|Roles||Competed in Olympic Games|
|Full name||Everard Burnside•Butler|
|Born||28 December 1885 in Toronto, Ontario (CAN)|
|Died||23 November 1958 in Bournemouth, England (GBR)|
|Measurements||183 cm / 72 kg|
|Affiliations||Argonaut Rowing Club, Toronto (CAN)|
Everard Butler took up rowing in 1908 with the Argonaut Rowing Club of Toronto and, in 1909, he entered and won his first race as a junior. He continued earning smaller victories at both the junior and senior levels before finishing the year as runner-up in the single sculls event at the Canadian national championships. By 1910 he was competing exclusively at the senior level in both the United States and Canada and, in 1911, became the United States national champion in the single sculls and quarter-mile dash. By 1912 he was good enough to represent Canada at that year’s Summer Olympics in the single sculls. In the opening round he defeated Axel Matias Haglund of Finland by a substantial margin and then, although he was unopposed, set an Olympic record with a time of 7:39.9 in then quarter-finals. In the semi-finals he was defeated by Great Britain’s Wally Kinnear (who improved the Olympic record to 7:37.0) and thus settled for a bronze medal. That same year he successfully defended his American titles.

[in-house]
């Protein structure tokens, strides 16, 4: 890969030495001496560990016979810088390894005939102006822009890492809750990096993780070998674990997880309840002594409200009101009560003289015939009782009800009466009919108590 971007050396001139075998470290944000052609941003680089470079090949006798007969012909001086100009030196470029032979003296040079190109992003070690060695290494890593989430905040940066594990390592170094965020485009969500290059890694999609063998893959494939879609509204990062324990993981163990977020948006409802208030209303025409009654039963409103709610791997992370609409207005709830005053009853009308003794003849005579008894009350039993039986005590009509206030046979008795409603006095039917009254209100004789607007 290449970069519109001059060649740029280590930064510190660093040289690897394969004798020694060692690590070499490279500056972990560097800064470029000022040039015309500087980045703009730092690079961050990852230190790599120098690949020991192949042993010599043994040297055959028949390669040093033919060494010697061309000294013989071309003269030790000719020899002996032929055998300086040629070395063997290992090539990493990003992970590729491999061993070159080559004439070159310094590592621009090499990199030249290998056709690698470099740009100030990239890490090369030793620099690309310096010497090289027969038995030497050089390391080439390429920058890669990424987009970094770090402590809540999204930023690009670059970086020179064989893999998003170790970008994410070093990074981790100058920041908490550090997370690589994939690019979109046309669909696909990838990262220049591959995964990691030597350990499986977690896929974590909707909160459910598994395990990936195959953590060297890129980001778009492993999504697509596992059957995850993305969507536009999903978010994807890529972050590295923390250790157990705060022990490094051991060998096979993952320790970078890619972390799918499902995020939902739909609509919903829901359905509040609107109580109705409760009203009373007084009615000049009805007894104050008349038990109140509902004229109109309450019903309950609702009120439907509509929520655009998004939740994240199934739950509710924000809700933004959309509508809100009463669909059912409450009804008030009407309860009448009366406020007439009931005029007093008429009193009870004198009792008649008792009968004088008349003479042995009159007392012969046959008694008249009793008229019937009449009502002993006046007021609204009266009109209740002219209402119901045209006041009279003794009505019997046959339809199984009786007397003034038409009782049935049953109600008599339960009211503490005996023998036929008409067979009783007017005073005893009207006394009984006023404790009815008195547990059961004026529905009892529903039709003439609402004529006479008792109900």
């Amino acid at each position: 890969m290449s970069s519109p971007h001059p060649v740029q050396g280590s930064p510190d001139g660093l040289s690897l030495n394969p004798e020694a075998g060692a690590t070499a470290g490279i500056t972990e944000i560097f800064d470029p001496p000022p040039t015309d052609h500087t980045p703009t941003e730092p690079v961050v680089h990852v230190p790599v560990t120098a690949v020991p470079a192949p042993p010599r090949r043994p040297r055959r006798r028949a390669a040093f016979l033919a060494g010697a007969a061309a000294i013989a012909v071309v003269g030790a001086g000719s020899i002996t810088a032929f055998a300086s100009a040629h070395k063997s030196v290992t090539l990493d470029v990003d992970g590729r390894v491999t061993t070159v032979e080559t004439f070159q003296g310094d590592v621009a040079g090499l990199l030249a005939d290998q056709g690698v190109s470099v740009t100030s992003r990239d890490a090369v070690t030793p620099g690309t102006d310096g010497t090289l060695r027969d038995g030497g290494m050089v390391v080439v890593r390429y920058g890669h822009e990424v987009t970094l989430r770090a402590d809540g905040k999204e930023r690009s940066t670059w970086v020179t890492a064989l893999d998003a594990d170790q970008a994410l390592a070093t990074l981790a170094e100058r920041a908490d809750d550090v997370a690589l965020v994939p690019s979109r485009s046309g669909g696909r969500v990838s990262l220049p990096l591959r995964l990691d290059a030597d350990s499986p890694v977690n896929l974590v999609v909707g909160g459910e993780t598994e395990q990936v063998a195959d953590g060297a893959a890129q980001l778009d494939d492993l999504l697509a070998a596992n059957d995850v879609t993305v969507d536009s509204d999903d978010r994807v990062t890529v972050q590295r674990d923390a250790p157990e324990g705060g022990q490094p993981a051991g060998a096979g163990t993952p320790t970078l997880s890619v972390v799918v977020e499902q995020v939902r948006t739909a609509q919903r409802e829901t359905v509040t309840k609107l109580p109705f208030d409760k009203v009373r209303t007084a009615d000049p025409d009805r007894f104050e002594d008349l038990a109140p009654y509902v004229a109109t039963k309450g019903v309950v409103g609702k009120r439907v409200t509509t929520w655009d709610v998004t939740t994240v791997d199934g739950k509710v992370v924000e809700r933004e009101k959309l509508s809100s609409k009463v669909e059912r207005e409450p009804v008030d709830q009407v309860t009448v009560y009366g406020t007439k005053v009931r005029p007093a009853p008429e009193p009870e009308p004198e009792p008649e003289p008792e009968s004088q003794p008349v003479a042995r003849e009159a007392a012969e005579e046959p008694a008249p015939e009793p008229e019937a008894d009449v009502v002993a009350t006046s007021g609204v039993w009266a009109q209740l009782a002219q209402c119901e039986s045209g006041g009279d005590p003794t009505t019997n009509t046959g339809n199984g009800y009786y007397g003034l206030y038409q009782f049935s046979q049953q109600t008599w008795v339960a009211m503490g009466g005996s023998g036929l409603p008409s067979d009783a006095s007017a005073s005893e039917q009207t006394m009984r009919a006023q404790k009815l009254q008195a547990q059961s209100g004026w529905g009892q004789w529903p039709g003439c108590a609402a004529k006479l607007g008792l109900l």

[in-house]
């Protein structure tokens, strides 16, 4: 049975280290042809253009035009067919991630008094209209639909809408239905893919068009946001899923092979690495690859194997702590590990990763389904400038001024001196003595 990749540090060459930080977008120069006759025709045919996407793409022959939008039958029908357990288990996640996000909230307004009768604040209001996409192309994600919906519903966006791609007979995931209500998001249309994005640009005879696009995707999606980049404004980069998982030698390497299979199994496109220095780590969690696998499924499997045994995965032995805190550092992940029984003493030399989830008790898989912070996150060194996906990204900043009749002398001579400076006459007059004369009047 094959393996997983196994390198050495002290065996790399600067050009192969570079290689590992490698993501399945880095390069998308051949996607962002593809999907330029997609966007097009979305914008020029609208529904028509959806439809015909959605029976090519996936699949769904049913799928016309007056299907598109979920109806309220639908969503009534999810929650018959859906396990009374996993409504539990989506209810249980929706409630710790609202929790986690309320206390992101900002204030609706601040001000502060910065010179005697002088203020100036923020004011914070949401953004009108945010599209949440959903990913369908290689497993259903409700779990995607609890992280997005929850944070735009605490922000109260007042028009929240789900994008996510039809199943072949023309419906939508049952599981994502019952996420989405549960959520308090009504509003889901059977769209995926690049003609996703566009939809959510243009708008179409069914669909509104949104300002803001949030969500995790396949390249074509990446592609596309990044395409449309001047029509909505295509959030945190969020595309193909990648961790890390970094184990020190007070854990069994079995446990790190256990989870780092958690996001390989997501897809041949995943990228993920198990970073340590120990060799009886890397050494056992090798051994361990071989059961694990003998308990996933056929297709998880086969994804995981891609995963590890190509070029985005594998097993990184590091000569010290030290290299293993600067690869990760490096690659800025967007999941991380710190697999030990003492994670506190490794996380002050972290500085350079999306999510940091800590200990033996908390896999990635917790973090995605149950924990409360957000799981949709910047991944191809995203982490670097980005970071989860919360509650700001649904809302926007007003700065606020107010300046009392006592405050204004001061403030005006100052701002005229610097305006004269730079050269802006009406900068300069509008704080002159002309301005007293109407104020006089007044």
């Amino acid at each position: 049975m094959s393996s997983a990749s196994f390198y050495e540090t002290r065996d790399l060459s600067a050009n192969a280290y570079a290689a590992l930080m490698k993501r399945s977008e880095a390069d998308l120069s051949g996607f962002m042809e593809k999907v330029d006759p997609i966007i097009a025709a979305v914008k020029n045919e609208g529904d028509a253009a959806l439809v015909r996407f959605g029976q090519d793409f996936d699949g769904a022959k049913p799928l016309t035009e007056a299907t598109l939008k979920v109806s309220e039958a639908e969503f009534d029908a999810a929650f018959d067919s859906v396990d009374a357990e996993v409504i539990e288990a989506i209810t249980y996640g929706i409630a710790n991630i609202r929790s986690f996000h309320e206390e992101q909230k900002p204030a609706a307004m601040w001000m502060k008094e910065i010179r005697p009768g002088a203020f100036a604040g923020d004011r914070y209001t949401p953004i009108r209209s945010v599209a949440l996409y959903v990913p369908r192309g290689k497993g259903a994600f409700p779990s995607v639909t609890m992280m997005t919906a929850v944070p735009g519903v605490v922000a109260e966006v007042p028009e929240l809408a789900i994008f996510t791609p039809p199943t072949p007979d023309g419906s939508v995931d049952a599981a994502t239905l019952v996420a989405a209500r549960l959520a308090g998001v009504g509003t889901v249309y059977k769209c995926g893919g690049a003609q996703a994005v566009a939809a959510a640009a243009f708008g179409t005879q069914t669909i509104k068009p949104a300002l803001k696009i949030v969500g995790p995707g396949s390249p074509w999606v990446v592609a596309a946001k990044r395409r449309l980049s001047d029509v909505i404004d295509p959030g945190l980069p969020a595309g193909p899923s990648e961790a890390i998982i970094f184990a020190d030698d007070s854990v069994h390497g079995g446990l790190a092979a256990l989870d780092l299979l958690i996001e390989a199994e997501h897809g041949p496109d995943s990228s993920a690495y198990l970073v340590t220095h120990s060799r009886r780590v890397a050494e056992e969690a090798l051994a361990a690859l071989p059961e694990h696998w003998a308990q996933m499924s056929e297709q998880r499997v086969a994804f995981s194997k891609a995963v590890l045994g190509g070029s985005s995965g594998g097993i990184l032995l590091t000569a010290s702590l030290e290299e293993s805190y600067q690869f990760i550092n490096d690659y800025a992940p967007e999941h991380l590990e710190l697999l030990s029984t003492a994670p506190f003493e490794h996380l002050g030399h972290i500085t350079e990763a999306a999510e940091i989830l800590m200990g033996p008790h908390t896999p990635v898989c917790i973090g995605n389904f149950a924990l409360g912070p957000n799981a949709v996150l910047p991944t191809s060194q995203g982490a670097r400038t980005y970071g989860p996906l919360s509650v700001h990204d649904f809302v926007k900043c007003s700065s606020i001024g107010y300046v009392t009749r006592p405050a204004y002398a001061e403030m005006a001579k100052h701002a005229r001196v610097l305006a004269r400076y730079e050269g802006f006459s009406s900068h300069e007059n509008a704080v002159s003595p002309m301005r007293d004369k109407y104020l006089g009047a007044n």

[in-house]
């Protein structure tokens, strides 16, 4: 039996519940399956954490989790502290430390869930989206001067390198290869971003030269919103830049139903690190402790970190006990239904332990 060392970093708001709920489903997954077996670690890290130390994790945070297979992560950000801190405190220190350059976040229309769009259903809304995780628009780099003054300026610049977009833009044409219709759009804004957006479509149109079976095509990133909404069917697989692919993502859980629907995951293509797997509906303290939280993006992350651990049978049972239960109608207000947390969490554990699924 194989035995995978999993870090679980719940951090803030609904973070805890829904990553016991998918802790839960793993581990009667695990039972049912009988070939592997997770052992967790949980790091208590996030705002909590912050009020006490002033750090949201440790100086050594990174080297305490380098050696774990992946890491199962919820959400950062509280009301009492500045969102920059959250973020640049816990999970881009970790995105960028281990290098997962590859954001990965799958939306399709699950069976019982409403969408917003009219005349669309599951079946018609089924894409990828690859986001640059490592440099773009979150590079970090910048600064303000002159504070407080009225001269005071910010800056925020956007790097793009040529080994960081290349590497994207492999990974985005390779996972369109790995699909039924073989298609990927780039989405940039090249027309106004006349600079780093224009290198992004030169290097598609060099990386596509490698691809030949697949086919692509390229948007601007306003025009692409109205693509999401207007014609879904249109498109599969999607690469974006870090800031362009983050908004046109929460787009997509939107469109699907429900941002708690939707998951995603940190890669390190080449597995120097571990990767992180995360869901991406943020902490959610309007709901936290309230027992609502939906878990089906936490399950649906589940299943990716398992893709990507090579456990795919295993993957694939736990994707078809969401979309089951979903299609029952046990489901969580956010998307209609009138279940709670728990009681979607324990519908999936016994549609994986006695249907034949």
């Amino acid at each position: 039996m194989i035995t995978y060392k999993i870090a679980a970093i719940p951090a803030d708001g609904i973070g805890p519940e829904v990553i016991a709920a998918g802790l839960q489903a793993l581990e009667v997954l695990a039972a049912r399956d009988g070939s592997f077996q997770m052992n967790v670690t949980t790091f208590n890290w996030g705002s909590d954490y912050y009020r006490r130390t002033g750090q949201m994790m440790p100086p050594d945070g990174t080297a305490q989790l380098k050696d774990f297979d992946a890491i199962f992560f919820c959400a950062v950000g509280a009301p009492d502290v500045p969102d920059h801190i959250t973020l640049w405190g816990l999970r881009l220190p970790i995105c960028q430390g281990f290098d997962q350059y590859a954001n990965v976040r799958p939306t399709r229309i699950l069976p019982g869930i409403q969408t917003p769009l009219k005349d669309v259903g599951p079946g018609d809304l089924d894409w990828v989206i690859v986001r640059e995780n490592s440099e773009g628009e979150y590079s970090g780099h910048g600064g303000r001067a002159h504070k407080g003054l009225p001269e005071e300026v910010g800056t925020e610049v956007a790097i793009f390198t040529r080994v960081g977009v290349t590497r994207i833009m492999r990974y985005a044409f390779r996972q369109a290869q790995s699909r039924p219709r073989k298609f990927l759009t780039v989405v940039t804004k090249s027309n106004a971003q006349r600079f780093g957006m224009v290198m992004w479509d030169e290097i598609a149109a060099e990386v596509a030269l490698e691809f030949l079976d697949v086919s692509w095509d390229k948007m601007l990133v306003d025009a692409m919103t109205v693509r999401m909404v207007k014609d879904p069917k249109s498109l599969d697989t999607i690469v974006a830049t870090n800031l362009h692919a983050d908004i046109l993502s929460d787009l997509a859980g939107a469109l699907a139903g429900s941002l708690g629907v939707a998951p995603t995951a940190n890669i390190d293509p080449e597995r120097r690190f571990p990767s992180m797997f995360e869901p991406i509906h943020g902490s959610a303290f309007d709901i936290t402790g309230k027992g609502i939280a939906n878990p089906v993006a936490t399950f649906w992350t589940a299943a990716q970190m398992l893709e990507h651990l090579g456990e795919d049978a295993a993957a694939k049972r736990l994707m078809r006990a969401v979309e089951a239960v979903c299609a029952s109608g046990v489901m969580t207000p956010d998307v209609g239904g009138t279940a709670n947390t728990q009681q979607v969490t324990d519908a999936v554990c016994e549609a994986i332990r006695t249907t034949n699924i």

Butler was crowned American champion in the quarter-mile dash once more, in 1914, before signing up to serve in World War I with the 12th Artillery Brigade. He fought in France with the 3rd Machine Gun Battalion, where he suffered extensive injuries in a mustard gas attack that ended his rowing career (although he did compete briefly in the early 1920s). Butler later worked as an accountant and served his country again during World War II, where he was attached to the 48th Highlanders before settling in with the Royal Canadian Ordnance Corps. He was also a noted underwater swimmer who set several records in the sport.
|Games||Discipline (Sport) / Event||NOC / Team||Pos||Medal||As|
|1912 Summer Olympics||Rowing||CAN||Everard Butler|
|Single Sculls, Men (Olympic)||=3||Bronze|
Contemporary sources, as well as his obituary, suggest a year of birth of 1895, but the England and Wales Death Index, as well as the 1891 and 1901 Canadian censuses give 1884.